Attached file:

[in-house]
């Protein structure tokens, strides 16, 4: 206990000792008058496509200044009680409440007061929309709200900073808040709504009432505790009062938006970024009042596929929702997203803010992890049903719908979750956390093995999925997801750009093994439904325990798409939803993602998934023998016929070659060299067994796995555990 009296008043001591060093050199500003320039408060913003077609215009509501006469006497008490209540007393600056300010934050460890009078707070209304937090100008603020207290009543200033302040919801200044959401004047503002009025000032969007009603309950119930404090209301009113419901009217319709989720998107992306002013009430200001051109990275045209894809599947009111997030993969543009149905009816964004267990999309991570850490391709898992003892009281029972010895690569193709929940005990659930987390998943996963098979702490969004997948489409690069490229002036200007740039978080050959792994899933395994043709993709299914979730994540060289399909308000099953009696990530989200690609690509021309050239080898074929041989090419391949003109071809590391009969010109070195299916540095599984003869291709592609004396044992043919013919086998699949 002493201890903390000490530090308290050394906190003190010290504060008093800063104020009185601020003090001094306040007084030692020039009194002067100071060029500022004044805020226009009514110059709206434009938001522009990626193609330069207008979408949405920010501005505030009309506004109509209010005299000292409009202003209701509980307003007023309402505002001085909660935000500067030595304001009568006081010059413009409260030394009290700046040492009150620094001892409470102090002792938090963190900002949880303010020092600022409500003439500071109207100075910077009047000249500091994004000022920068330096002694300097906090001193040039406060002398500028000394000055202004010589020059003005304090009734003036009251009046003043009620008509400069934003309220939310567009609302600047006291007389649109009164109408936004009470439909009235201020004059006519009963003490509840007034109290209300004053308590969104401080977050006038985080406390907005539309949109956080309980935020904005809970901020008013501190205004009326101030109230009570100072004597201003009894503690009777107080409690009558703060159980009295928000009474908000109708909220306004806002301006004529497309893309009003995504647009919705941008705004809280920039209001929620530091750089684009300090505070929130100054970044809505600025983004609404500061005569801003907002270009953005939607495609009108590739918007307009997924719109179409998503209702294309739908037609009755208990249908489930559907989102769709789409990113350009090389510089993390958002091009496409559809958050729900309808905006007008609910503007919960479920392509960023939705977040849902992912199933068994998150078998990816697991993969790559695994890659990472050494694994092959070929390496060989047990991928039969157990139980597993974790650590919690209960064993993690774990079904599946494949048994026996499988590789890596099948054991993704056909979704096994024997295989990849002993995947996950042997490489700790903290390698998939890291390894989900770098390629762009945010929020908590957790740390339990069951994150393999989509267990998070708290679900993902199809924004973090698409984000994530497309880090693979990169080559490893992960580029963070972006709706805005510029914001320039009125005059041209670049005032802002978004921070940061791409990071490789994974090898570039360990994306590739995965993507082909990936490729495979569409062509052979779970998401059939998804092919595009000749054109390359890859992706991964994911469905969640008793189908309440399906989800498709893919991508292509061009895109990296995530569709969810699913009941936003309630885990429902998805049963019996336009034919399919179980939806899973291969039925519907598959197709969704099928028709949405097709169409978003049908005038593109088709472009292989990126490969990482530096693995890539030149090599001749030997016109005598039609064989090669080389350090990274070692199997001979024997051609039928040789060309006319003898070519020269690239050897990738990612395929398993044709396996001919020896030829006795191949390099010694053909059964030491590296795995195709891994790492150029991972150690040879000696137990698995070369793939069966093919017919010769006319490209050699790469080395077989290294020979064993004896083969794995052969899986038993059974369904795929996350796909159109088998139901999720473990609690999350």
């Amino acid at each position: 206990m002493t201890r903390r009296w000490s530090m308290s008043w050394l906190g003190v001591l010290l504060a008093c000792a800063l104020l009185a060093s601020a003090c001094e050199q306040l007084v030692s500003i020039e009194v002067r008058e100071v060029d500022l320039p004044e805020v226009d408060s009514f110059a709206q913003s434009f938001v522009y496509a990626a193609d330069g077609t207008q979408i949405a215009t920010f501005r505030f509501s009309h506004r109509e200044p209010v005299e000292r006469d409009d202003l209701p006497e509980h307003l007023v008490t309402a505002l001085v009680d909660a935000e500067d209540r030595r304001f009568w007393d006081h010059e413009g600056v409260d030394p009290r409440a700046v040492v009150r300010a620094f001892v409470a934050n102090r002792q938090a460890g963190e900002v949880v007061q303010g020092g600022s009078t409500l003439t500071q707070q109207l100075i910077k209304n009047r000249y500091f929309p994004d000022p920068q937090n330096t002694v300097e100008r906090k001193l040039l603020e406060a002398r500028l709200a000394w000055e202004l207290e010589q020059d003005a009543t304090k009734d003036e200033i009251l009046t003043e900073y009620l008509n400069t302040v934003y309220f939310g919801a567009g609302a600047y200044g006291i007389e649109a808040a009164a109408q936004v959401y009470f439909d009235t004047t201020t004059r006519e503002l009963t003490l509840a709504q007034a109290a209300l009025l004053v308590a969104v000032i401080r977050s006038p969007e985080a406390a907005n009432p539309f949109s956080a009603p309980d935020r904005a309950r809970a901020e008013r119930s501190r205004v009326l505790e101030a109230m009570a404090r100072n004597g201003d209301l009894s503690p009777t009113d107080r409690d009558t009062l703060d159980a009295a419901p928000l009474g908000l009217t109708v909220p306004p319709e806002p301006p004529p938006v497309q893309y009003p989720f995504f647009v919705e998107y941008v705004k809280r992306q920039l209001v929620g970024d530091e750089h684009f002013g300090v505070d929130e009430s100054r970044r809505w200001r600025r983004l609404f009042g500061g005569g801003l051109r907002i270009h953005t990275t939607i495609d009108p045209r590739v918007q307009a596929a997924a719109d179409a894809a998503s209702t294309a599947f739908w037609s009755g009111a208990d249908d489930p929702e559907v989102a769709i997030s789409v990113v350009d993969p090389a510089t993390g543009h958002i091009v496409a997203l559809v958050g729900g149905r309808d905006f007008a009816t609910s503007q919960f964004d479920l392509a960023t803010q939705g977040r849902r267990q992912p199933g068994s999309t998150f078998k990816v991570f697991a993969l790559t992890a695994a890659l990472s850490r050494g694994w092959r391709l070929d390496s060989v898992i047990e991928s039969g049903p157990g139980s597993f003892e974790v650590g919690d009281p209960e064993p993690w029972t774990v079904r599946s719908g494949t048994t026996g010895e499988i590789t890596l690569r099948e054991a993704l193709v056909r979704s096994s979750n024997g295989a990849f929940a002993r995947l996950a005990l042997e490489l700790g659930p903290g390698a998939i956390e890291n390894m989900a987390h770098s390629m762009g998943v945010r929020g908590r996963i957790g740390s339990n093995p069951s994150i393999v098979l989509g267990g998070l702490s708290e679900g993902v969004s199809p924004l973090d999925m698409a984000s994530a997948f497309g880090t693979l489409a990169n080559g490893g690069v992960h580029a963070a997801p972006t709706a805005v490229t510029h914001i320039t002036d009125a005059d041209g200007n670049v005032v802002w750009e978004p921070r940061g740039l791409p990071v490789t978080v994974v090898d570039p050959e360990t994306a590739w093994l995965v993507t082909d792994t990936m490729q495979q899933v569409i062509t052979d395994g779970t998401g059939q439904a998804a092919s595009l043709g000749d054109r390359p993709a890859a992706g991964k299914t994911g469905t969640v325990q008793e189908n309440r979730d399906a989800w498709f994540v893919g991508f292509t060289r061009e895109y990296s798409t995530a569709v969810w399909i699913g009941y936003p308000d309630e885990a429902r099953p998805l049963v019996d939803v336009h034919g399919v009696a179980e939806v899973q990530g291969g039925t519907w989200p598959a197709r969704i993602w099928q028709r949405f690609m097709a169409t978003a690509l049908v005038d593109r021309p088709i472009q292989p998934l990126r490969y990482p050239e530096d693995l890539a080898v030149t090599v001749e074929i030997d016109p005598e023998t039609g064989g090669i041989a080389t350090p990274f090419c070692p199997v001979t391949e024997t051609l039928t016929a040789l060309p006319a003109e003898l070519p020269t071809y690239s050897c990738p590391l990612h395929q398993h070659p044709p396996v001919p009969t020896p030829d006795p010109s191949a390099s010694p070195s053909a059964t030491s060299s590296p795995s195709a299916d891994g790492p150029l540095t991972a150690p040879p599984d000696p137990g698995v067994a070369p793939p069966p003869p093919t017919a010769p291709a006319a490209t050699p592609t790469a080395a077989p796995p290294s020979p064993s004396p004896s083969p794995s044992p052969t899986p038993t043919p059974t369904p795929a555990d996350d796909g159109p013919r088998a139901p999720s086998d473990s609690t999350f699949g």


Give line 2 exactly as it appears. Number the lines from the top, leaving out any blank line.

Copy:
């Protein structure tokens, strides 16, 4: 206990000792008058496509200044009680409440007061929309709200900073808040709504009432505790009062938006970024009042596929929702997203803010992890049903719908979750956390093995999925997801750009093994439904325990798409939803993602998934023998016929070659060299067994796995555990 009296008043001591060093050199500003320039408060913003077609215009509501006469006497008490209540007393600056300010934050460890009078707070209304937090100008603020207290009543200033302040919801200044959401004047503002009025000032969007009603309950119930404090209301009113419901009217319709989720998107992306002013009430200001051109990275045209894809599947009111997030993969543009149905009816964004267990999309991570850490391709898992003892009281029972010895690569193709929940005990659930987390998943996963098979702490969004997948489409690069490229002036200007740039978080050959792994899933395994043709993709299914979730994540060289399909308000099953009696990530989200690609690509021309050239080898074929041989090419391949003109071809590391009969010109070195299916540095599984003869291709592609004396044992043919013919086998699949 002493201890903390000490530090308290050394906190003190010290504060008093800063104020009185601020003090001094306040007084030692020039009194002067100071060029500022004044805020226009009514110059709206434009938001522009990626193609330069207008979408949405920010501005505030009309506004109509209010005299000292409009202003209701509980307003007023309402505002001085909660935000500067030595304001009568006081010059413009409260030394009290700046040492009150620094001892409470102090002792938090963190900002949880303010020092600022409500003439500071109207100075910077009047000249500091994004000022920068330096002694300097906090001193040039406060002398500028000394000055202004010589020059003005304090009734003036009251009046003043009620008509400069934003309220939310567009609302600047006291007389649109009164109408936004009470439909009235201020004059006519009963003490509840007034109290209300004053308590969104401080977050006038985080406390907005539309949109956080309980935020904005809970901020008013501190205004009326101030109230009570100072004597201003009894503690009777107080409690009558703060159980009295928000009474908000109708909220306004806002301006004529497309893309009003995504647009919705941008705004809280920039209001929620530091750089684009300090505070929130100054970044809505600025983004609404500061005569801003907002270009953005939607495609009108590739918007307009997924719109179409998503209702294309739908037609009755208990249908489930559907989102769709789409990113350009090389510089993390958002091009496409559809958050729900309808905006007008609910503007919960479920392509960023939705977040849902992912199933068994998150078998990816697991993969790559695994890659990472050494694994092959070929390496060989047990991928039969157990139980597993974790650590919690209960064993993690774990079904599946494949048994026996499988590789890596099948054991993704056909979704096994024997295989990849002993995947996950042997490489700790903290390698998939890291390894989900770098390629762009945010929020908590957790740390339990069951994150393999989509267990998070708290679900993902199809924004973090698409984000994530497309880090693979990169080559490893992960580029963070972006709706805005510029914001320039009125005059041209670049005032802002978004921070940061791409990071490789994974090898570039360990994306590739995965993507082909990936490729495979569409062509052979779970998401059939998804092919595009000749054109390359890859992706991964994911469905969640008793189908309440399906989800498709893919991508292509061009895109990296995530569709969810699913009941936003309630885990429902998805049963019996336009034919399919179980939806899973291969039925519907598959197709969704099928028709949405097709169409978003049908005038593109088709472009292989990126490969990482530096693995890539030149090599001749030997016109005598039609064989090669080389350090990274070692199997001979024997051609039928040789060309006319003898070519020269690239050897990738990612395929398993044709396996001919020896030829006795191949390099010694053909059964030491590296795995195709891994790492150029991972150690040879000696137990698995070369793939069966093919017919010769006319490209050699790469080395077989290294020979064993004896083969794995052969899986038993059974369904795929996350796909159109088998139901999720473990609690999350």